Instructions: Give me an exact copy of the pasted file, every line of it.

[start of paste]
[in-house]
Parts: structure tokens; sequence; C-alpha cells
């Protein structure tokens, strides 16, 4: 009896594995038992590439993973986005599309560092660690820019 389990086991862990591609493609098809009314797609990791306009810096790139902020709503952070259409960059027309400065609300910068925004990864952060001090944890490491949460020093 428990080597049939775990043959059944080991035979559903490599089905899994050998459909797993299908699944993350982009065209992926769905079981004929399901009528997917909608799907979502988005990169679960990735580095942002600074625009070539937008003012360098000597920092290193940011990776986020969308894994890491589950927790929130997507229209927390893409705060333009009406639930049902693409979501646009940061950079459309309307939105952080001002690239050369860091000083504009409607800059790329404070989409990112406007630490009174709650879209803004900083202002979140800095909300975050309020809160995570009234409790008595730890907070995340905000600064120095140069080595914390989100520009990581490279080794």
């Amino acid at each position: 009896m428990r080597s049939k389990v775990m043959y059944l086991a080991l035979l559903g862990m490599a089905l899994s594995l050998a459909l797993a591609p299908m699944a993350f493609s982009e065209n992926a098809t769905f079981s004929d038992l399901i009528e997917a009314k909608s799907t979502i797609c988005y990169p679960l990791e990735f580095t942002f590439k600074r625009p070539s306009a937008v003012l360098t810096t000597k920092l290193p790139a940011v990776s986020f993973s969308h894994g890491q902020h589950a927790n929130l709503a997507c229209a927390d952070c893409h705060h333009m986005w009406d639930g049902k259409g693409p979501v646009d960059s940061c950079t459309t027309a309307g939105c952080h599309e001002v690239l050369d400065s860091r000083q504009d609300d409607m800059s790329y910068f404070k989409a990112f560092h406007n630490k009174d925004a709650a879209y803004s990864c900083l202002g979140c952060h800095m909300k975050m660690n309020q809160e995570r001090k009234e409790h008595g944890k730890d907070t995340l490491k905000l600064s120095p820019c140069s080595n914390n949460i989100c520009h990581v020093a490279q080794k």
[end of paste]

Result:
[in-house]
Parts: structure tokens; sequence; C-alpha cells
């Protein structure tokens, strides 16, 4: 009896594995038992590439993973986005599309560092660690820019 389990086991862990591609493609098809009314797609990791306009810096790139902020709503952070259409960059027309400065609300910068925004990864952060001090944890490491949460020093 428990080597049939775990043959059944080991035979559903490599089905899994050998459909797993299908699944993350982009065209992926769905079981004929399901009528997917909608799907979502988005990169679960990735580095942002600074625009070539937008003012360098000597920092290193940011990776986020969308894994890491589950927790929130997507229209927390893409705060333009009406639930049902693409979501646009940061950079459309309307939105952080001002690239050369860091000083504009409607800059790329404070989409990112406007630490009174709650879209803004900083202002979140800095909300975050309020809160995570009234409790008595730890907070995340905000600064120095140069080595914390989100520009990581490279080794």
């Amino acid at each position: 009896m428990r080597s049939k389990v775990m043959y059944l086991a080991l035979l559903g862990m490599a089905l899994s594995l050998a459909l797993a591609p299908m699944a993350f493609s982009e065209n992926a098809t769905f079981s004929d038992l399901i009528e997917a009314k909608s799907t979502i797609c988005y990169p679960l990791e990735f580095t942002f590439k600074r625009p070539s306009a937008v003012l360098t810096t000597k920092l290193p790139a940011v990776s986020f993973s969308h894994g890491q902020h589950a927790n929130l709503a997507c229209a927390d952070c893409h705060h333009m986005w009406d639930g049902k259409g693409p979501v646009d960059s940061c950079t459309t027309a309307g939105c952080h599309e001002v690239l050369d400065s860091r000083q504009d609300d409607m800059s790329y910068f404070k989409a990112f560092h406007n630490k009174d925004a709650a879209y803004s990864c900083l202002g979140c952060h800095m909300k975050m660690n309020q809160e995570r001090k009234e409790h008595g944890k730890d907070t995340l490491k905000l600064s120095p820019c140069s080595n914390n949460i989100c520009h990581v020093a490279q080794k």